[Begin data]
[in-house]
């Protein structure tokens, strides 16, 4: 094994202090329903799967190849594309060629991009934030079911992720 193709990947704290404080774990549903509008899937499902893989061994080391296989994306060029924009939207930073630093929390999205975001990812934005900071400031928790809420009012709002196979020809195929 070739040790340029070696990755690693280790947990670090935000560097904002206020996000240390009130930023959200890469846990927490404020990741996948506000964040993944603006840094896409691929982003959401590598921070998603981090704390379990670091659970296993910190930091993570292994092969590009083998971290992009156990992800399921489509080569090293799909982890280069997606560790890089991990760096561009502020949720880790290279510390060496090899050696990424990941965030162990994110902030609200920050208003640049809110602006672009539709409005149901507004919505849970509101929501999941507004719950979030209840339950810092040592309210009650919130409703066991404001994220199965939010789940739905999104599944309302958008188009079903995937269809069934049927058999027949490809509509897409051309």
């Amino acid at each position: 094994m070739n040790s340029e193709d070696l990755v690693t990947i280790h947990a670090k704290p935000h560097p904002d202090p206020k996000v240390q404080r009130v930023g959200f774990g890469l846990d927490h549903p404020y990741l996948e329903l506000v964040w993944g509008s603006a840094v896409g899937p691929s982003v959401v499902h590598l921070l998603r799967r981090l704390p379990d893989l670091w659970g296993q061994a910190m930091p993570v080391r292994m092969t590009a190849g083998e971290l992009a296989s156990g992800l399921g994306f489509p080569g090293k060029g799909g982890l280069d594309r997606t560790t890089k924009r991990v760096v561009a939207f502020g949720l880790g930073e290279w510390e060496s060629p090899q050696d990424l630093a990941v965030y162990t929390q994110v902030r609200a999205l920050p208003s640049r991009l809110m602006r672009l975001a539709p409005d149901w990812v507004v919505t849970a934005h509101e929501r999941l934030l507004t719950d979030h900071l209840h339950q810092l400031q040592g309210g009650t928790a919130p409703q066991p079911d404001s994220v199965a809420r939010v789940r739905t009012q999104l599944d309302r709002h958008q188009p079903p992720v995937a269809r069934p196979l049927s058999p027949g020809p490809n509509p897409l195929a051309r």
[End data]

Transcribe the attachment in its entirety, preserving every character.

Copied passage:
[in-house]
């Protein structure tokens, strides 16, 4: 094994202090329903799967190849594309060629991009934030079911992720 193709990947704290404080774990549903509008899937499902893989061994080391296989994306060029924009939207930073630093929390999205975001990812934005900071400031928790809420009012709002196979020809195929 070739040790340029070696990755690693280790947990670090935000560097904002206020996000240390009130930023959200890469846990927490404020990741996948506000964040993944603006840094896409691929982003959401590598921070998603981090704390379990670091659970296993910190930091993570292994092969590009083998971290992009156990992800399921489509080569090293799909982890280069997606560790890089991990760096561009502020949720880790290279510390060496090899050696990424990941965030162990994110902030609200920050208003640049809110602006672009539709409005149901507004919505849970509101929501999941507004719950979030209840339950810092040592309210009650919130409703066991404001994220199965939010789940739905999104599944309302958008188009079903995937269809069934049927058999027949490809509509897409051309």
């Amino acid at each position: 094994m070739n040790s340029e193709d070696l990755v690693t990947i280790h947990a670090k704290p935000h560097p904002d202090p206020k996000v240390q404080r009130v930023g959200f774990g890469l846990d927490h549903p404020y990741l996948e329903l506000v964040w993944g509008s603006a840094v896409g899937p691929s982003v959401v499902h590598l921070l998603r799967r981090l704390p379990d893989l670091w659970g296993q061994a910190m930091p993570v080391r292994m092969t590009a190849g083998e971290l992009a296989s156990g992800l399921g994306f489509p080569g090293k060029g799909g982890l280069d594309r997606t560790t890089k924009r991990v760096v561009a939207f502020g949720l880790g930073e290279w510390e060496s060629p090899q050696d990424l630093a990941v965030y162990t929390q994110v902030r609200a999205l920050p208003s640049r991009l809110m602006r672009l975001a539709p409005d149901w990812v507004v919505t849970a934005h509101e929501r999941l934030l507004t719950d979030h900071l209840h339950q810092l400031q040592g309210g009650t928790a919130p409703q066991p079911d404001s994220v199965a809420r939010v789940r739905t009012q999104l599944d309302r709002h958008q188009p079903p992720v995937a269809r069934p196979l049927s058999p027949g020809p490809n509509p897409l195929a051309r």